Where I get judgmental

Interesting piece in the NYT magazine about what happens to women who come in too late to get abortions.  The story of the first woman profiled really just bugged me:

The pregnancy had crept up on S. She was a strong believer in birth control — in high school she was selected to help teach sex education. But having been celibate for months and strapped for cash, she stopped taking the pill. Then an ex-boyfriend came around. For months after, she had only a little spotting, but because her periods are typically light, she didn’t think much of it at first. Then she started to worry. “I used to press on my stomach really hard thinking maybe it would make my period come,” she said…

In the exam room, a technician asked her to lie down. She did an ultrasound, sliding the instrument across S.’s stomach: “Oh . . . it shows here that you are a little further along.” She repeated the exam. S., she estimated, was nearly 20 weeks pregnant, too far along for this Planned Parenthood clinic. S. felt numb: “I was thinking, If it is too late here, it is probably too late other places. . . . And I was like, Oh, my God, now what?”

A 24 year old (i.e., not a teenager) who actually has been a sex educator?!  Did she not know what might happen when she had unprotected sex with that ex boyfriend?  Did she think about getting him a condom?  Or just making sure he pulled out?  (far more effective than people give it credit for). And then pressing on her stomach to make her period come?  Please, talk about denial!

Alright then, heck, she’s more than half-way through her pregnancy and convinced she is really not ready to be a parent, what about adoption?

S., who had never seriously considered adoption, was overwhelmed when Baby S., a healthy girl, was born in May 2012.

Oh, well, she had never seriously considered it.  Geez, if you put it that way.

Anyway, interesting story and interesting look at the bigger picture.  But I have a hard time having much sympathy for ad adult who acts so amazingly irresponsibly (and that doesn’t mean I’m letting the father off the hook).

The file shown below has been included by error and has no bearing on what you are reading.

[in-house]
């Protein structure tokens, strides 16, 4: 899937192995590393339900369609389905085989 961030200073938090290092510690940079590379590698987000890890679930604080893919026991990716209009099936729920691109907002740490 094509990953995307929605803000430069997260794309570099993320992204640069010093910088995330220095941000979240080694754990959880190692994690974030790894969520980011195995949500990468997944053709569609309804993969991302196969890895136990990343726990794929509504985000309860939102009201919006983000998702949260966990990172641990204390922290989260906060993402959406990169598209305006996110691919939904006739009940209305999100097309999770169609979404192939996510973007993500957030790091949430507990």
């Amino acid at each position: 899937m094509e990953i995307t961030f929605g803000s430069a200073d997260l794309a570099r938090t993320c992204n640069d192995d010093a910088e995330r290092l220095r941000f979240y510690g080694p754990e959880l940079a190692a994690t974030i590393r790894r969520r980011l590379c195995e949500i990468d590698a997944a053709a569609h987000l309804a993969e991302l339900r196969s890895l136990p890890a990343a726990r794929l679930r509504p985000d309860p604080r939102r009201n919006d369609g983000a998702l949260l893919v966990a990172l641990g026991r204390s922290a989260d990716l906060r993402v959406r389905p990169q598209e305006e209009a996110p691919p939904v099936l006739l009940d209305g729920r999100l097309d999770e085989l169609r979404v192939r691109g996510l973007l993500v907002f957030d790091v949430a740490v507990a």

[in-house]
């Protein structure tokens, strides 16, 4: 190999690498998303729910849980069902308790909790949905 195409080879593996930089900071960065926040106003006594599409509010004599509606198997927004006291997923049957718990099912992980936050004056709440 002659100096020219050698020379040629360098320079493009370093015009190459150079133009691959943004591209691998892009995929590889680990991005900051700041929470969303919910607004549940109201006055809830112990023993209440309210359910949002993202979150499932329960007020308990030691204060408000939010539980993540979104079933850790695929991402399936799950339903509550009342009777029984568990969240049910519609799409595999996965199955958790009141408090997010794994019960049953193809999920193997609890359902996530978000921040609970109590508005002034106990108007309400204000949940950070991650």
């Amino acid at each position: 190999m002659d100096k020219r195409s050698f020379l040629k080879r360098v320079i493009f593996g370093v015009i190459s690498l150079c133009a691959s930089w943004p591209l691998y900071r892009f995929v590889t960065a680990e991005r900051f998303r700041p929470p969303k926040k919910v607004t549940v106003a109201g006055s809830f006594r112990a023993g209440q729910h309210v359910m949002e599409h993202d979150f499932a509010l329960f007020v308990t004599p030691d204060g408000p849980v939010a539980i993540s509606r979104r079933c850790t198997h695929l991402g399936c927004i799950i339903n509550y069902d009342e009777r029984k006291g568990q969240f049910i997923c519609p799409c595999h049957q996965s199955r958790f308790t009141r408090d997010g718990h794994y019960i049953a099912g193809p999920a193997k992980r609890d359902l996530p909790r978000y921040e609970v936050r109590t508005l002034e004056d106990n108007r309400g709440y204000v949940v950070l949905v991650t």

About Steve Greene
Professor of Political Science at NC State http://faculty.chass.ncsu.edu/shgreene

3 Responses to Where I get judgmental

  1. Doxy says:

    (and that doesn’t mean I’m letting the father off the hook).

    And yet….you did. *smh*

    I read the article right before you posted on it. Did you notice that the young woman was working FIVE part-time jobs to keep a roof over her head? That she hadn’t had a decent meal in weeks? That her parents were losing their home to foreclosure?

    Really, Steve….have you ever lived that close to the bone? Have you ever been really hungry or faced the possibility/reality of being homeless?

    I know you haven’t had menstrual periods–so if you can’t even imagine how stress and malnutrition could affect your periods–and everything else in your life–I suggest you might want to talk to women who can enlighten you.

    Women do not get pregnant in a vacuum. There is another person involved. There are social determinants of health and choice that expand or constrict their options.

    So we can talk all we want to about “responsibility,” but context matters. As a social scientist, you know this–so why the blanket condemnation of a young woman living on the edge? You can’t get by with a throw-away line at the end about how you aren’t letting the father off the hook, when you say NOTHING about his responsibility for this situation. And when you do nothing to address the stressors that might cause S.–or any other person in those circumstances–to make suboptimal choices.

    To borrow your words, “that doesn’t mean I’m letting her off the hook.” It simply means that I recognize most people do the best they can with the information and resources they have at the time. It’s just that some of us have a lot more information and resources–which seems to make it all too easy to accuse others of being irresponsible when we haven’t walked a mile in their shoes.

    • Steve Greene says:

      Nope, never been close. Is her life *way* harder than mine? Absolutely. But that still does not justify her unprotected sex when she was in such a position to know better and subsequent obvious denial of the fact that she might be pregnant. I don’t care if she was living in her car and working 10 part-time jobs– I’m going to judge that.

      As for the father, he wasn’t actually in the story. And he wasn’t pregnant. Life’s not fair– women deal massively disproportionately with the consequences of irresponsible sexual behavior. That may not be fair, but it’s reality. We really don’t know much of anything about the ex-boyfriend’s role in this. Should have have never had unprotected sex with her under these circumstances? Absolutely. But, fair or not, she’s the one who was pregnant and compounded her poor choices, not him.

      Again, not walked a mile in her shoes, but what really struck out to me was that no matter how hard her life circumstances, she was not a naive teenager, but an actual adult who most definitely should have known better. I remain judgmental.

      • Doxy says:

        I don’t care if she was living in her car and working 10 part-time jobs– I’m going to judge that.

        That’s really…disappointing.

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